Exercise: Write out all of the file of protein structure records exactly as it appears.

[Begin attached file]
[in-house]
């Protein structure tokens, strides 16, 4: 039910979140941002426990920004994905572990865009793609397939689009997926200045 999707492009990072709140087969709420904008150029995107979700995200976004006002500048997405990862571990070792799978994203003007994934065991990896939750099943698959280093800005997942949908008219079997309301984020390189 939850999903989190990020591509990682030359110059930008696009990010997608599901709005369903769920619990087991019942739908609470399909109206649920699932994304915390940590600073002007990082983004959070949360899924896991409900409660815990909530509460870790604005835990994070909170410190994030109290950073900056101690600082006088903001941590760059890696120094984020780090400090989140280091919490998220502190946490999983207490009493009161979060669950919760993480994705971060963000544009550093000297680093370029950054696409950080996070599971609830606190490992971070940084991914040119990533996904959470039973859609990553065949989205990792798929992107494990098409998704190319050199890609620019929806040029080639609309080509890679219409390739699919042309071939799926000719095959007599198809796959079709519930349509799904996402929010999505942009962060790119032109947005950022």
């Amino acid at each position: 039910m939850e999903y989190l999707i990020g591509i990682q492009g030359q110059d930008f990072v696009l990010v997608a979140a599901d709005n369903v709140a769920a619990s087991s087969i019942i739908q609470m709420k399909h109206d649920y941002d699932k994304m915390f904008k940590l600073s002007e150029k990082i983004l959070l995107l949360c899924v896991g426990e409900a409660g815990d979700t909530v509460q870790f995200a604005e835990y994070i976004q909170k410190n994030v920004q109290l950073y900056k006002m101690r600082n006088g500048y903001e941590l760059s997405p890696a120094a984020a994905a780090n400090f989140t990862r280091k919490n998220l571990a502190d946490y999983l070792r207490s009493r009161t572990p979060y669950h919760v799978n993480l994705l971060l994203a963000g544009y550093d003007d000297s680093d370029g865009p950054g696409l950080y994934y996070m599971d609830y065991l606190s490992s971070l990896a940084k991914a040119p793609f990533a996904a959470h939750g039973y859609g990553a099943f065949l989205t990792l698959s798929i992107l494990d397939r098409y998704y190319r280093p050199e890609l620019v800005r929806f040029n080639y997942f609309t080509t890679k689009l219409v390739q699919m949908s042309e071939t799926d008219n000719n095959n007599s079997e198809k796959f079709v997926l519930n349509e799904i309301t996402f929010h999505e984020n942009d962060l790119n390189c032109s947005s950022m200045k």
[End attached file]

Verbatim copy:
[in-house]
């Protein structure tokens, strides 16, 4: 039910979140941002426990920004994905572990865009793609397939689009997926200045 999707492009990072709140087969709420904008150029995107979700995200976004006002500048997405990862571990070792799978994203003007994934065991990896939750099943698959280093800005997942949908008219079997309301984020390189 939850999903989190990020591509990682030359110059930008696009990010997608599901709005369903769920619990087991019942739908609470399909109206649920699932994304915390940590600073002007990082983004959070949360899924896991409900409660815990909530509460870790604005835990994070909170410190994030109290950073900056101690600082006088903001941590760059890696120094984020780090400090989140280091919490998220502190946490999983207490009493009161979060669950919760993480994705971060963000544009550093000297680093370029950054696409950080996070599971609830606190490992971070940084991914040119990533996904959470039973859609990553065949989205990792798929992107494990098409998704190319050199890609620019929806040029080639609309080509890679219409390739699919042309071939799926000719095959007599198809796959079709519930349509799904996402929010999505942009962060790119032109947005950022």
């Amino acid at each position: 039910m939850e999903y989190l999707i990020g591509i990682q492009g030359q110059d930008f990072v696009l990010v997608a979140a599901d709005n369903v709140a769920a619990s087991s087969i019942i739908q609470m709420k399909h109206d649920y941002d699932k994304m915390f904008k940590l600073s002007e150029k990082i983004l959070l995107l949360c899924v896991g426990e409900a409660g815990d979700t909530v509460q870790f995200a604005e835990y994070i976004q909170k410190n994030v920004q109290l950073y900056k006002m101690r600082n006088g500048y903001e941590l760059s997405p890696a120094a984020a994905a780090n400090f989140t990862r280091k919490n998220l571990a502190d946490y999983l070792r207490s009493r009161t572990p979060y669950h919760v799978n993480l994705l971060l994203a963000g544009y550093d003007d000297s680093d370029g865009p950054g696409l950080y994934y996070m599971d609830y065991l606190s490992s971070l990896a940084k991914a040119p793609f990533a996904a959470h939750g039973y859609g990553a099943f065949l989205t990792l698959s798929i992107l494990d397939r098409y998704y190319r280093p050199e890609l620019v800005r929806f040029n080639y997942f609309t080509t890679k689009l219409v390739q699919m949908s042309e071939t799926d008219n000719n095959n007599s079997e198809k796959f079709v997926l519930n349509e799904i309301t996402f929010h999505e984020n942009d962060l790119n390189c032109s947005s950022m200045k």